Sea Turtles — expats who want to return one day to their home country — are a very interesting talent acquisition source abroad. Often this source is overlooked and underestimated when recruiting internationally. Intelligence Group wrote a whitepaper on this subject: why are Expats a relevant talent acquisition source? How can you recruit their unique knowledge and know-how back home?
The Supreme Court’s decision to strike down Section 3 of the Defense of Marriage Act as unconstitutional is likely to have one particularly positive side effect for employers: an influx of diverse talent in the workforce in states that recognize same-sex marriage. keep reading…
Certainly, Facebook, Google, Microsoft, and Twitter would like them to. Those firms are all involved in a push to get people from outside Ireland to move to the Emerald Isle as its tech sector grows fast and its pool of skilled employees grows not fast enough. keep reading…
The concept of “corporate coworking” is among the boldest corporate people management concepts of the decade. If you’re not familiar with the concept, it varies from traditional coworking, which is a well-established concept where a group of startups and entrepreneurs share a facility that supports their getting launched.
There is a new model, which I call “corporate coworking,” where the employees of a major corporation share a facility that also houses startups and/or employees from another corporation.
The primary goal is not to save real estate costs, to provide space for expansion, or to provide remote work options. The objective is to generate and test new and innovative ideas.
On the Surface, it May Appear to Be a High-risk Approach keep reading…
After 30 years of recruiting outstanding senior staff, mid-level managers, and company executives, I can now state unequivocally that the single most important step in the passive candidate recruiting process is the 30-minute exploratory interview. Here’s why: keep reading…
Where’s it easier to get candidates to move to, and where’s it harder? That’s a question the search firm Heidrick & Struggles asked 50 of its U.S. search consultants. The least “recruitable” cities: Los Angeles, San Francisco, and Detroit (we’d have posted the results sooner, but we were stuck in LA traffic).
What candidates don’t like is bad schools, bad weather, a bad commute, high housing costs (or trouble selling their current homes) and limited opportunities if you end up leaving the job you’re being recruited for. They also want a good business culture with big companies, partly for job options for the spouse, as well as an airport with good flight options, and as safe a town as they can find.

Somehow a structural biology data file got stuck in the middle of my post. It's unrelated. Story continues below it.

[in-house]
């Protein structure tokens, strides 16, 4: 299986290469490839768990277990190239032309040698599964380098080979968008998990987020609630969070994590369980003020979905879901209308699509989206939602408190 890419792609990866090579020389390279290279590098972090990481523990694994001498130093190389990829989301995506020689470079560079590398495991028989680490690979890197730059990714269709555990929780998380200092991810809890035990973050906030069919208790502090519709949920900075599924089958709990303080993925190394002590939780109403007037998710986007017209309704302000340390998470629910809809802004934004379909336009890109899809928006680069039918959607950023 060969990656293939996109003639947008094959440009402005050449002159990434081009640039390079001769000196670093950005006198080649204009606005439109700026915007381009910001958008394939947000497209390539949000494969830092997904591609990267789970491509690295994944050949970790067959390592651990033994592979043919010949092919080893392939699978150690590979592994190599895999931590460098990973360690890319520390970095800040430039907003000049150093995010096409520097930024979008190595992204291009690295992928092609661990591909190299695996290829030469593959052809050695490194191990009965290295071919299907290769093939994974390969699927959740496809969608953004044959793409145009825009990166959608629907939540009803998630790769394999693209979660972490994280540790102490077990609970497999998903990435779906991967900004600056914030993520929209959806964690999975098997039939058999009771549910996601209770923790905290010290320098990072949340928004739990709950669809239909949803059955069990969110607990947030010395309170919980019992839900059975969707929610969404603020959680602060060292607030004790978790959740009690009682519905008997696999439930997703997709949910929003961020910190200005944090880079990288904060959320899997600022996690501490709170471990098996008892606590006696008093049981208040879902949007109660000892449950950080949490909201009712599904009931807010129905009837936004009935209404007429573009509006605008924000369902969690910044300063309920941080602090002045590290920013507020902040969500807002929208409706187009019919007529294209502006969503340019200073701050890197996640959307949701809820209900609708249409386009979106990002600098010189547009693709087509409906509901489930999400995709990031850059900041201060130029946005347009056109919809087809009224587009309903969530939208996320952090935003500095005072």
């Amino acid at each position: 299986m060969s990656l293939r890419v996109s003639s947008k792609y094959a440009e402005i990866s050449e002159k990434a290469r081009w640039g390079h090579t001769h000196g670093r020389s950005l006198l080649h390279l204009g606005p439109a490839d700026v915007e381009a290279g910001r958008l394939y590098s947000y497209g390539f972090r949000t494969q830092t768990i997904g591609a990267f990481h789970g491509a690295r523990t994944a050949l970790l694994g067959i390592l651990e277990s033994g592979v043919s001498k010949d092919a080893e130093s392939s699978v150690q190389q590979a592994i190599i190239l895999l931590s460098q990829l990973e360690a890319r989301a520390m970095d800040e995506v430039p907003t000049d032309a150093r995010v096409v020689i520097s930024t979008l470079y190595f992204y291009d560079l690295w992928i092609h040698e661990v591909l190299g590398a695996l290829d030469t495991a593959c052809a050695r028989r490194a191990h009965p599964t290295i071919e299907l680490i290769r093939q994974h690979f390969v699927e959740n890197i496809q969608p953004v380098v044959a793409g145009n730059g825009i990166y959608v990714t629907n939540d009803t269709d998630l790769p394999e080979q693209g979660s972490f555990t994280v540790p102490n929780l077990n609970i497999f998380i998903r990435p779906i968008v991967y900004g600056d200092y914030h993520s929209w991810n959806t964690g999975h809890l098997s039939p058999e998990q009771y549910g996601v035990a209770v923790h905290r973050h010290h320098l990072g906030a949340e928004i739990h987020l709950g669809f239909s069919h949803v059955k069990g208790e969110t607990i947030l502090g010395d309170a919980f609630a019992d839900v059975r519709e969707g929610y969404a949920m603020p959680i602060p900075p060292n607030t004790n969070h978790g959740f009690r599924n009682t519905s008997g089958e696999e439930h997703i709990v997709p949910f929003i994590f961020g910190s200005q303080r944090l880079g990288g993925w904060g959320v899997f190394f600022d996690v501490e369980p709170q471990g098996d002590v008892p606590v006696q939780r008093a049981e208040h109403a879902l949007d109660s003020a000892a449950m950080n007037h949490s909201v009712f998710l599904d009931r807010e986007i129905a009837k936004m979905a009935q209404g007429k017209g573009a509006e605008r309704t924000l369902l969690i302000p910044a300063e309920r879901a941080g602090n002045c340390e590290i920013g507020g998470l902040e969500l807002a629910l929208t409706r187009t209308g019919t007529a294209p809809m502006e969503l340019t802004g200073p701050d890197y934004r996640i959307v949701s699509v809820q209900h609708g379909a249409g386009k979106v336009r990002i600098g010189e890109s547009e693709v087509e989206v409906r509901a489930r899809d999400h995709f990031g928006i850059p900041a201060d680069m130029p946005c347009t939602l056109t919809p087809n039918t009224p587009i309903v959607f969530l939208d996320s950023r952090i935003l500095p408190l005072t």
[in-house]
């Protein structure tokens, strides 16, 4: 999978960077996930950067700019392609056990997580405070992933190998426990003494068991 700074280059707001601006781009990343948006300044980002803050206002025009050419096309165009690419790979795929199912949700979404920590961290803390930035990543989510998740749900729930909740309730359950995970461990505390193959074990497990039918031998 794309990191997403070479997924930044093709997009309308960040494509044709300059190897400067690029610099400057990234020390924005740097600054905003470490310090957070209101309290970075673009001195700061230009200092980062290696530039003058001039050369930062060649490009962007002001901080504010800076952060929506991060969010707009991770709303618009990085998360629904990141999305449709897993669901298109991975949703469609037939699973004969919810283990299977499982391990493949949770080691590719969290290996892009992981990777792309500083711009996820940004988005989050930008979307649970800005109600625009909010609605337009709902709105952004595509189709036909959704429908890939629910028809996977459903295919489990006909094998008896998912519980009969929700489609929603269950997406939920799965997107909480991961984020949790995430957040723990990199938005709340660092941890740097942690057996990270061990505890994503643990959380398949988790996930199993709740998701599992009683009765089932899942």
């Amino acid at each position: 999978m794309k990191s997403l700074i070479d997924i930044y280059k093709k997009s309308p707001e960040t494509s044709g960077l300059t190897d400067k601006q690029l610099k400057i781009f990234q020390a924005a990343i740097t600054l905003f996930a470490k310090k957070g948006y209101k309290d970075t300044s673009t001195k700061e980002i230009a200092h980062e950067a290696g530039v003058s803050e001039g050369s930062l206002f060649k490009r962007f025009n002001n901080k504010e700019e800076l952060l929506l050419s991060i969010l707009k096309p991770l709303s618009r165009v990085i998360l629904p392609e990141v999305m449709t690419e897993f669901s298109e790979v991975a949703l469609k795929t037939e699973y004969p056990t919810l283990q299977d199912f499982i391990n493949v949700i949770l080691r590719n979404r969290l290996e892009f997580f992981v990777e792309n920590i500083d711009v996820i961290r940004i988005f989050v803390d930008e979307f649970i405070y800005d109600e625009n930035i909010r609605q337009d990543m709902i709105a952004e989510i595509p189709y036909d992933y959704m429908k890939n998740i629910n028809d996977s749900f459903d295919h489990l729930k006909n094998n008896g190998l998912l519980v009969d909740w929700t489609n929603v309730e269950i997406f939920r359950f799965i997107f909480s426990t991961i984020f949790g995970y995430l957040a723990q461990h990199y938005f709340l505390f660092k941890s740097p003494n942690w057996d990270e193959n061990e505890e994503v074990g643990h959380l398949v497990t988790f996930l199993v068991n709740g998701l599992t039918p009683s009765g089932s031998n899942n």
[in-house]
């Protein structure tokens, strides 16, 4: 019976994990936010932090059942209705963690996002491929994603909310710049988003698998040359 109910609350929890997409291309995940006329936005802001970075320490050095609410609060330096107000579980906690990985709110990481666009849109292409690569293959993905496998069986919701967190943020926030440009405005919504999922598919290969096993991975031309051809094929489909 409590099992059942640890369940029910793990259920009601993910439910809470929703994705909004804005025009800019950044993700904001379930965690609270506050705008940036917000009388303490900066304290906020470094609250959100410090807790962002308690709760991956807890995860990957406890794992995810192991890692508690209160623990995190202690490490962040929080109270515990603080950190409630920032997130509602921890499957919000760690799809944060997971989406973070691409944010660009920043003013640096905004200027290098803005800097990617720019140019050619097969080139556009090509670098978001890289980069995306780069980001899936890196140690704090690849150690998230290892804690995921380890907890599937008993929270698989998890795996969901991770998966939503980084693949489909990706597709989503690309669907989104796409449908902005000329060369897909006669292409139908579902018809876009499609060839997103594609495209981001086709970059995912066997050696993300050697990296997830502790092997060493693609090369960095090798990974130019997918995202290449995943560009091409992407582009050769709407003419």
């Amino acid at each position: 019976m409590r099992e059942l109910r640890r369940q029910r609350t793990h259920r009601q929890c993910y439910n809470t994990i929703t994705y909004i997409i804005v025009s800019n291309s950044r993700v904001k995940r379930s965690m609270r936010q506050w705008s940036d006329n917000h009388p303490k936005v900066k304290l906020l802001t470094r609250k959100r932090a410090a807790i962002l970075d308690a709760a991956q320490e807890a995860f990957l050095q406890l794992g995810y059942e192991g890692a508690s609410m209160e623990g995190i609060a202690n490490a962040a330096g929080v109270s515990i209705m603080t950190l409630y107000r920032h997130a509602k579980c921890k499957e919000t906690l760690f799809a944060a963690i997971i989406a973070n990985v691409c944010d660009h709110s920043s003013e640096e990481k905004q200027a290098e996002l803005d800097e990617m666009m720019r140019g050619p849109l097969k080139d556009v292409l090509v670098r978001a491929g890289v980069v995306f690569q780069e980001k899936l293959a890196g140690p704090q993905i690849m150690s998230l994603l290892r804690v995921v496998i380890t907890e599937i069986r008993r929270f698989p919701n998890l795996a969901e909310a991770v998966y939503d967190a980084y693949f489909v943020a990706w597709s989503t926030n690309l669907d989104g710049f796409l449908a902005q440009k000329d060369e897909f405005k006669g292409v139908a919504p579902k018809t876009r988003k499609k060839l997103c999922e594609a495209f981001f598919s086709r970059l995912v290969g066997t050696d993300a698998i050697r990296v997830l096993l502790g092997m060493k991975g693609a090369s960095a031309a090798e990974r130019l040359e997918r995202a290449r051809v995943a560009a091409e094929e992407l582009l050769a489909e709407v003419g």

Living in LA, we can tell you the weather is a plus, though some natives do complain that’s it’s too hot when it’s over 75 and too cold when it’s under 74. But with so many folks we know looking to flee the city because of the schools, as well as having a tough time with underwater homes, we get all that.
An Embarrassment of Riches
With all the whining about how hard it is to find quality hires we thought we were in a parallel universe when we read that the supply of “extremely bright, qualified, and eager candidates is so high that it is nearly problematic.” keep reading…
High pay, high housing costs, and an increasingly global recruiting environment have sent the recruiting market in California’s Silicon Valley back to the late 1990s.
Leaders from Genentech, Brocade, Electronic Arts, and other Valley companies talked about Silicon Valley recruiting at a July 18 event at Electronic Arts, put together by, among others, Brenda Rogers of Roku (the streaming-player company sporting a 67% employee referral rate) with help from CKR Interactive’s Andrew Gardiner, known by many as the founder of BAjobs.com.
Below are some highlights of that discussion entitled “recruiting top talent in the wake of a tsunami” put on by the Bay Area Human Resources Executives Council.
Moving From “Pay to Opportunity” keep reading…
In the war for talent, are you sitting comfortably behind the castle walls or conquering new territory? If you’re going to start storming the gates of your competitors, in my Game of Thrones-inspired metaphor, you’ll need the best and brightest on your side. The top talent who can help you build your company into a force to be reckoned with might not have gotten the memo to move nearby. Hiring locally just doesn’t cut it anymore.
If you’re only looking for talent in your own backyard, you’re missing out. Just because you’re missing this top talent doesn’t mean your competitors are as short-sighted. Many recruiters and hiring managers will turn away out-of-state candidates as soon as they see an unfamiliar zip code. If your company doesn’t see talented candidates out of the area as worth the time, those candidates will get swept up by someone else. In the war for talent, now you’re losing.